• and football has, mostly, been out of the state’s hands

    Don’t hold your breath:

    The United Nations High Commissioner for Human Rights believes football is behind the times and must “catch up” with modern society on social issues.

    Navi Pillay, who grew up and worked as a lawyer in Apartheid South Africa, is also concerned women remain severely under-represented within the game.

  • Friday Night Smoke

    PT, I complained vigorously about how much the Olympics cost. I never waved a Union Flag about them. I never “realised that the games were fantastic” either; I was sickened by every moment of cloying coverage of them, every suggestion that what the youth of today need is to expensively train to run around on a lawn, every smug so-and-so who took around £1000 of my money along with that of every other reluctant taxpayer to spend on such an utterly pointless ephemeral circle-jerk.
    In my mind the “Olympic Legacy” is that we have a steel and concrete monument to mass stupidity.

  • Michael Jennings (London)

    The International Olympic Committee is a very rich organisation. When you investigate why this is, you discover that the television rights from the Olympics are very lucrative, and the vast bulk of the money is kept by the IOC. That’s right: the costs of the Olympic Games are born by the host city and the most lucrative revenues are kept by the IOC. No wonder the games make huge deficits. (Actually the costs are so great that the games would still make huge losses even if the host city kept the TV money, but still…)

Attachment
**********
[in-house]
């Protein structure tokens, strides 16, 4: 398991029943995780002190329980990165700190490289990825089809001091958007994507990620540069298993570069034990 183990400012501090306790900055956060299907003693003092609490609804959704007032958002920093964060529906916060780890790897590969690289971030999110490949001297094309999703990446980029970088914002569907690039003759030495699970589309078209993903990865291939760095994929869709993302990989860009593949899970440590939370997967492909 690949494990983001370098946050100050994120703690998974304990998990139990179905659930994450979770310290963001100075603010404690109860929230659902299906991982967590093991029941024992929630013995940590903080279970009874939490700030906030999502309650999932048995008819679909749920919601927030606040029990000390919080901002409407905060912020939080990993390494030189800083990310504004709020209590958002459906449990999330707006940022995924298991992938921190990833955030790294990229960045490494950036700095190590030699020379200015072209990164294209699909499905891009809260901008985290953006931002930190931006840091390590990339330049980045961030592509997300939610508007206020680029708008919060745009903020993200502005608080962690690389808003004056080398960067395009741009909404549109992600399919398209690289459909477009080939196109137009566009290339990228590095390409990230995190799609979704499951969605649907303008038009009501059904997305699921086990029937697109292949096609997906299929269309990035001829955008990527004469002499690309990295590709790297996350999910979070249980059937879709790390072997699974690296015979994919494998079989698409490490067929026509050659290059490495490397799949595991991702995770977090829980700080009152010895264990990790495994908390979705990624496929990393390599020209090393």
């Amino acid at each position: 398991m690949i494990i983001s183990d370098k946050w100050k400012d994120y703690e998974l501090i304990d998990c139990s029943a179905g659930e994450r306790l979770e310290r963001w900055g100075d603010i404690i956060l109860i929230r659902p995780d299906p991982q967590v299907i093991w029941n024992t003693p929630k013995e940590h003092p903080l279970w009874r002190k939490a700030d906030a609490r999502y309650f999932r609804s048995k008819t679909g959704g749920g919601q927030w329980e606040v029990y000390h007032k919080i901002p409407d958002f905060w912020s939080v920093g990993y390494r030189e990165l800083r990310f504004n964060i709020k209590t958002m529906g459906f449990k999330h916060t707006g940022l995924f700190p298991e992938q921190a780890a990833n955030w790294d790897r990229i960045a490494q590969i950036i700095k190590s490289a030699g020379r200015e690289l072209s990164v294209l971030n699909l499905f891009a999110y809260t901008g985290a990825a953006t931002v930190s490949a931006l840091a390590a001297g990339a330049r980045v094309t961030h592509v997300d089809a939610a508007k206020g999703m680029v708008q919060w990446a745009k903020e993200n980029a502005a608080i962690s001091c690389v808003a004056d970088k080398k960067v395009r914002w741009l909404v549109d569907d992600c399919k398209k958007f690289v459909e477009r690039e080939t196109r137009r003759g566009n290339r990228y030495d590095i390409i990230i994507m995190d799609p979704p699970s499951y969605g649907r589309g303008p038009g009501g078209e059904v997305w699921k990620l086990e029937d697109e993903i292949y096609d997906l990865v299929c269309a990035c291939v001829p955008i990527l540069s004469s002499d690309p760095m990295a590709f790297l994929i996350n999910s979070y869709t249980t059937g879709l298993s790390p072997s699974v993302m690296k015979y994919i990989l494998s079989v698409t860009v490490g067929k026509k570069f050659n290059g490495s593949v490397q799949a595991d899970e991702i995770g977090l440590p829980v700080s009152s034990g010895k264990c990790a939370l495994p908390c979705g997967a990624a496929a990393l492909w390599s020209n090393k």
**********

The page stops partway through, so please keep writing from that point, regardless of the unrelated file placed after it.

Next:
On top of that, Olympic games require vast amounts of construction of obscure facilities that are seldom built for anything other than an Olympic games, and organisational and logistic skills that are difficult because they involve very large crowds for multiple events in the same place at the same time because they are simply obscure – there is no other event quite like the Olympics. So, a city bids for and wins the Olympics, and after a year or so discovers that it has no idea how to run the event Helpfully, the IOC and its associated organisations (principally the sports federations and the “Global Partners” – ie the key sponsors – have done this before, and also they were the people who drew up the specifications in the first place. Plus, the constructions companies that built the facilities for last games will also build the facilities for the new one, and all the logistics and organisational people will allow themselves to be hired as “consultants” to run the event, for a hefty price. This means there is a huge amount of money then transferred from the host city to them. So not only does the “Olympic family” get the TV revenues, a lot of the “costs” turn out to be money being paid from the host city to them in various ways too.